Protein contains amino acids, which make up the chemicals your brain needs to regulate your thoughts and feelings. These chemicals are responsible for whether you are calm or agitated, alert, tired, happy or depressed. Protein also helps keep you feeling fuller and alert for longer. Eating protein with every meal helps the food last longer in your stomach and bloodstream, prevents blood sugar crashes and also keeps you up and alert for several hours after eating.

Smart protein food choices are lean meat, seafood, eggs, cheese, legumes (peas, beans, and lentils), soy products, nuts, and seeds.

anti-inflammatory foods

  1.     Manage caffeine

Caffeine acts as a central nervous system stimulant- an important part of which is the brain.  People usually take it to get a quick burst of energy, however, it can also make you feel anxious and depressed. Moreover, if it keeps you awake at night, definitely it can affect your mood the next day. It will also give you withdrawal symptoms if you stop suddenly. Caffeine affects everyone differently, so if it negatively impacts you, avoid drinking it or try opting for caffeine-free or low-caffeine beverages.

Manage your caffeine intake as overconsumption is being linked to an increased risk of depression. Drinking many caffeinated beverages can also cause adverse effects going beyond your mood including insomnia, an upset stomach, and muscle tremors.

You can find caffeine in tea, coffee, chocolate, cola, and other manufactured energy drinks.

  1.     Eat the right fats

Your brain is composed of about 70 percent fat. It needs essential fatty acids from your diet to keep it working well. Omega-3s and other healthy fats help improve brain chemical activity by assisting brain cells in communicating with each other and reducing inflammation that can damage brain cells. This anti-inflammatory component of healthy fats helps prevent depression, anxiety, and other mental disorders. So rather than avoiding all fats, it’s important to eat the good ones.

Healthy fats are like the ones found in oily fish, poultry, nuts (especially walnuts and almonds), olive and sunflower oils, seeds (such as sunflower and pumpkin), avocados, milk, yogurt, cheese, and eggs. These essential fats can also be found in Oleia softgel dietary food supplement–this is an excellent choice especially to those who are suffering from this dietary shortfall.

Small steps in changing your dietary habits can make a big difference in the long run. Next time you’re feeding your body, don’t forget that you’re also feeding your brain. Embrace healthy eating and enjoy happy living!

References: Harvard Health Publishing, Healthline, Mind and Mental Health Charity


About The Author

Andrea is a full time home maker. When she is not busy taking care of her husband and kids, she goes out giving financial management talks. She is a proud breastfeeding mom for four years running and an avid user.

How Food Affects How We Feel

How Food Affects How We Feel

Eating healthy food for the brain can help improve cognitive function, including memory, decision-making ability, mental response time, and mood. High-quality foods contain lots of vitamins and minerals that nourish the brain. They also provide essential fatty acids that stimulate and strengthen brain cells. On the other hand, if we fuel up with anything other than healthy food, such as heavily processed or refined foods containing artificial additives, it can surely bring harm to our brain. These foods promote inflammation and oxidative stress which can damage brain cells and can even worsen symptoms of mental disorder, such as depression and anxiety.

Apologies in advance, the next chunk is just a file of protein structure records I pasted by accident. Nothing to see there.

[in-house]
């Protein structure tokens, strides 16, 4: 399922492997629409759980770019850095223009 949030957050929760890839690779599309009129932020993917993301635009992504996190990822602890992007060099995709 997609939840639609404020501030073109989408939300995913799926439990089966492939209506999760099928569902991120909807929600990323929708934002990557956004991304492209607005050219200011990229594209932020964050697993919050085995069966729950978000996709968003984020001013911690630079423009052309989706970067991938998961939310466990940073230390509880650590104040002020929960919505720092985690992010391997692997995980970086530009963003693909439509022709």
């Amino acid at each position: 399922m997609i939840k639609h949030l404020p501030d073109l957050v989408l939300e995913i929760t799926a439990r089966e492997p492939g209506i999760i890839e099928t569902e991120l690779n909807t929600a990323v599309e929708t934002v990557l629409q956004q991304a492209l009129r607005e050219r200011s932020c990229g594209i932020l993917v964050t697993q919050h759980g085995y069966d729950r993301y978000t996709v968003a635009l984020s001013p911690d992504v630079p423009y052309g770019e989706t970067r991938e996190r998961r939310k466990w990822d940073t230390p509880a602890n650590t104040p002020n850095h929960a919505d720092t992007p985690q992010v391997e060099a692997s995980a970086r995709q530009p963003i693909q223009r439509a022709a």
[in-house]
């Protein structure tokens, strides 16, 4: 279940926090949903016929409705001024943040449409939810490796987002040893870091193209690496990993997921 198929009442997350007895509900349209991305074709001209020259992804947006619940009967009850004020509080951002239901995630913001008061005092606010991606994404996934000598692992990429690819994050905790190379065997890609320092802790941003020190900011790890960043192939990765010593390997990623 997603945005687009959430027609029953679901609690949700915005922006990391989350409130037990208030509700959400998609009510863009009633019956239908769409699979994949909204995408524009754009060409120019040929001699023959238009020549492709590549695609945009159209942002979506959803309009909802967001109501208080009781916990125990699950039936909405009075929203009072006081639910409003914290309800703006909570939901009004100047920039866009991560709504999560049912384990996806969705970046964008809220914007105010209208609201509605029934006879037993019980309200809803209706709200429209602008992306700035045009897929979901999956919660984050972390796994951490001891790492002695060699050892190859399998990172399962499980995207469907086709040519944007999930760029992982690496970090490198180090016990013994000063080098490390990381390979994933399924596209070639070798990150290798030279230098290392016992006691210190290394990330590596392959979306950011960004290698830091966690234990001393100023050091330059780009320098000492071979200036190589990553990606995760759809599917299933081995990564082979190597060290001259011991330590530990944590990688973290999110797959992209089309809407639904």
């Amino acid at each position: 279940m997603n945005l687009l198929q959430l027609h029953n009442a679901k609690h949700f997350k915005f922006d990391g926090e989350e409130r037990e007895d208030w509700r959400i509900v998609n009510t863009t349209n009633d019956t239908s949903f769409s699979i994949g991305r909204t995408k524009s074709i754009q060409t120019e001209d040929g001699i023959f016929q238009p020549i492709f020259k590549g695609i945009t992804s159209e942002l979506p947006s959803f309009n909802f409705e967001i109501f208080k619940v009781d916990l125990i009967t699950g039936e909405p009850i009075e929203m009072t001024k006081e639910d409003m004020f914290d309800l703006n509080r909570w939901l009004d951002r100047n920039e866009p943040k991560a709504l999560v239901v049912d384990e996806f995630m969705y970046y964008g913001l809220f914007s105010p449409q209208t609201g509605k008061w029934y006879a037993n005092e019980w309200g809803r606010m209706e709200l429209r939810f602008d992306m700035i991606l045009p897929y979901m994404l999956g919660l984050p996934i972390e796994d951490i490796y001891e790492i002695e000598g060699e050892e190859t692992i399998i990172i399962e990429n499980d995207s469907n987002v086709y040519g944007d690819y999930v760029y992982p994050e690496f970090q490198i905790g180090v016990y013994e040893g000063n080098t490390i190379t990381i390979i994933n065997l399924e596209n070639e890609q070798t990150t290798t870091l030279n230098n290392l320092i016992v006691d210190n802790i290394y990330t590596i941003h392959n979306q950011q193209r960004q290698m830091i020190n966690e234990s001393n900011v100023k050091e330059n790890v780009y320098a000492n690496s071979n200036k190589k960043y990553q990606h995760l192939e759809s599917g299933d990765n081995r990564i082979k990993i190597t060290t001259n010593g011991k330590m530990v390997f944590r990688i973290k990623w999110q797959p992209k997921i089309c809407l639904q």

The link between poor mental health and nutritional deficiencies has just been established decades ago through the scientific studies conducted within the field of Nutritional Psychology. This is a growing discipline that focuses on the use of food and supplements to provide essential nutrients as part of an integrated or alternative treatment for mental health disorders. By doing thorough studies, they’ve found out that there are many correlations with what we eat, how we think, feel, and behave and the kinds of bacteria that live in our gut.

Photo by Joshua Coleman


“The Second Brain” produces “The Happy Chemical”

Most of us if not all have experienced “butterflies in your tummy” when nervous, or “just go with your gut feeling” when making a decision. Actually, you may be getting signals from your second brain, the Gut.

Scientists call this little brain the enteric nervous system (ENS). Ironically, this little brain is composed of two thin layers of more than 100 million nerve cells or neurons lining our gastrointestinal tract where 95% of serotonin is being produced. Serotonin is a neurotransmitter that influences mood, sexual desire and function, appetite, sleep, memory and learning, temperature regulation, and some social behavior. It is sometimes called “the happy chemical” because it contributes to wellbeing and happiness. As it helps relay messages from one area of the brain to another, the widespread distribution of its cells is believed to influence a variety of psychological and other body functions. Of the approximately 40 million brain cells, most are influenced either directly or indirectly by serotonin.